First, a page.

"It is very easy to buy drugs in Tehran," 27-year-old A. told Ynet. He is well aware that drugs are banned under Muslim law but says that "it is permitted to smoke drugs and drink alcohol in parties that I organize."
He said police raided one of his parties once and arrested him and his friends. They were jailed for two days and asked to pay a fine.
His parties are held in a secret location in the affluent north of the capital. He says the south is poor and overcrowded.
"When I organize a party I tell my friends to tell their friends on the internet and by SMS," says A.
The head of Iranian Studies at the Tel Aviv University Prof. David Menashri sketched the changing trends in Iran: "There is life behind the veil. The Iranian youth is more secular than any Muslim country in the Middle East. The regime of the religious led to a rebellion in the direction of secularity and distance from religion. Young people dance at parties, leave for trips outside the capital and climb mountains at the weekend – they ski."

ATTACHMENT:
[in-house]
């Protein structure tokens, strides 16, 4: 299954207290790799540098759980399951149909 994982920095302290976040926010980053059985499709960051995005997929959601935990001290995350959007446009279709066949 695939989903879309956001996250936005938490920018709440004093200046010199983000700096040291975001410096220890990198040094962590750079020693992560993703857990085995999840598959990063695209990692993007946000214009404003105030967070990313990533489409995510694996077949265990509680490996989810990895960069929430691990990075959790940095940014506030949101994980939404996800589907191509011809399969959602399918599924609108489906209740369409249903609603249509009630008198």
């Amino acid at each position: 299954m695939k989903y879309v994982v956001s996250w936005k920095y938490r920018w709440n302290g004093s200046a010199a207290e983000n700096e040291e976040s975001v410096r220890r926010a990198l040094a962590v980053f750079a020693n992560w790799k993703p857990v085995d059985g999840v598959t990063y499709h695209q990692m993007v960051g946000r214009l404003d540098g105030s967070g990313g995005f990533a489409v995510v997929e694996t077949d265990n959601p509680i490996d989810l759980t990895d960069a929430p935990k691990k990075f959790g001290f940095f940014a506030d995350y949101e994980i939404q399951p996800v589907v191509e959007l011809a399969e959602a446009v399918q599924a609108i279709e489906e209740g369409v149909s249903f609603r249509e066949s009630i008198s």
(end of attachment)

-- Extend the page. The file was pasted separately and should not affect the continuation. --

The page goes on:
The Islamic Republic's Revolutionary Guards are in charge of enforcing strict Muslim laws and ensure the survival of the revolution.
"The Revolutionary Guards learned to live with this and today they are more forgiving to these things. Outside they behave like the regime wants them to, but at home they drink, go wild, and listen to western music. To a certain extent there is double life," Prof. Menashri says.
If the members of the Tehran posse could join forces with Michael Ledeen's Army of the Great Iranian Zoroastrian Revival, we might really have something...